• wendyfe says:

      Hi Ginny!

      Many thanks for the welcome! In due course, I will report on the Subasio work that was returned to me in late January after the show in Assisi. O, I did love my time there and am sighing with ennui thinking of you being there in October! I am also due to make an update to my dye plant reference pages – it has been a question of collecting my stuff all in one place after the move when things ran away from me!

      wendy

  5. Celia Wilson says:

    Hi Wendy

    Lovely to see your blog, and may you be very happy in your new home. I too have moved, not far, just 2 kilometres down the road, but from rural to urban. All in the space of about five weeks, we sold and bought a smaller house. Still recovering! I am putting together a post on my blog, so your’s has been a hurry up call.

    The non toxic etching process looks interesting, so looking forward to the prints. And hope the garden is revealed quickly. I am sure the new surroundings will offer up new possibilities for your art.

    All the Best

    • wendyfe says:

      Hi Celia!

      Hope your house and garden work well for your eco colours! Do you know what plants you have there?

      I am hoping to get time soon for the non toxic printmaking now that the studio finally is a workable space…but now gardening must come first, after the long and snow winter here – been if we are expecting snow tomorrow and even if it was 25 degrees here yesterday and a Blood Moon overnight! I did plant some Icicle Pansies on Saturday, though!

      wendy

  6. Happy house, happy studio! Sorry ’bout the car. Sorry ’bout the roof. Happy for the workshops and beautiful art!

  7. And yet despite the winter of discontent, some lovely art has been made evidenced by some of the photos. Just can’t keep a creative down!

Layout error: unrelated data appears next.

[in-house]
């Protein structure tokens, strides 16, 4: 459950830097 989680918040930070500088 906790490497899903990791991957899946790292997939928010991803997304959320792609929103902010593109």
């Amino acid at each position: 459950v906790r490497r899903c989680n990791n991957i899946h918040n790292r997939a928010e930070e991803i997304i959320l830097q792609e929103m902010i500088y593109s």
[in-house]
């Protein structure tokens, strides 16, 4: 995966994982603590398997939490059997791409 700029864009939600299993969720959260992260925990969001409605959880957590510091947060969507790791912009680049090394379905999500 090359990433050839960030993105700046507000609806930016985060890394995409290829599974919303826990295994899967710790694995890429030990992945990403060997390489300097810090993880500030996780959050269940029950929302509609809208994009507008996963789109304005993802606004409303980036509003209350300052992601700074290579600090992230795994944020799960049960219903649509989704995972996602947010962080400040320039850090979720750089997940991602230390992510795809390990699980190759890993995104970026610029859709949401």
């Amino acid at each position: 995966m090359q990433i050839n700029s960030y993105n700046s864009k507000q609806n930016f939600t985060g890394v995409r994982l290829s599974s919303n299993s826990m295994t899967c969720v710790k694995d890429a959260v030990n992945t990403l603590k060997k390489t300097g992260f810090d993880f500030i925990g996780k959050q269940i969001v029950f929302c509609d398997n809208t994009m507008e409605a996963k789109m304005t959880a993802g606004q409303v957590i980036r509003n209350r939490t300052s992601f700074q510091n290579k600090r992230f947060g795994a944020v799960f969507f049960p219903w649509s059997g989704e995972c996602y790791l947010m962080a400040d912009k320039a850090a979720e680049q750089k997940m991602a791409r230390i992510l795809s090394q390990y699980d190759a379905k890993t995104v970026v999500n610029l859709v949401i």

8. Louisa says:

    Glad you’re getting settled in your new digs! Missed your posts, Wendy. Ouch to the car damage! Nasty winter you had.

    I haven’t heard that Japanese indigo is invasive, in Canada at least. It’s daylight sensitive. I have enough trouble trying to get it to set seeds before frost kills it here in relatively mild Vancouver. There are other plants that are a bigger problem in my garden. (Anybody want some baby weld?) Even woad isn’t bad at all – though it’s on a proposed list in BC and considered noxious just south of us in Washington State.

    • wendyfe says:

      Hi Louisa!

      Great comment! Am checking out various info on Japanese Indigo for future posts.Here in Zone 4 USDA/Can 5, it can be half hardy with seeds sprouting the next year. The seeds I have are from stock such as that – a dyer friend in Ottawa grows the plant in pots on her condo patio. I doubt that our J.I. would be invasive in the sense of ever ending up on a Most Wanted poster but it has relatives that are big bullies and are thus outlawed in other parts of the world. Plus I hear that there is and has been much confusion over the nomenclature. The question is, do the bullies give dye, too? Yes, I have read about woad and weld being Baddies on the west coast and elsewhere. My solution is to use dye powders for these and not to grow what does not appear naturally in my ecozone

      wendy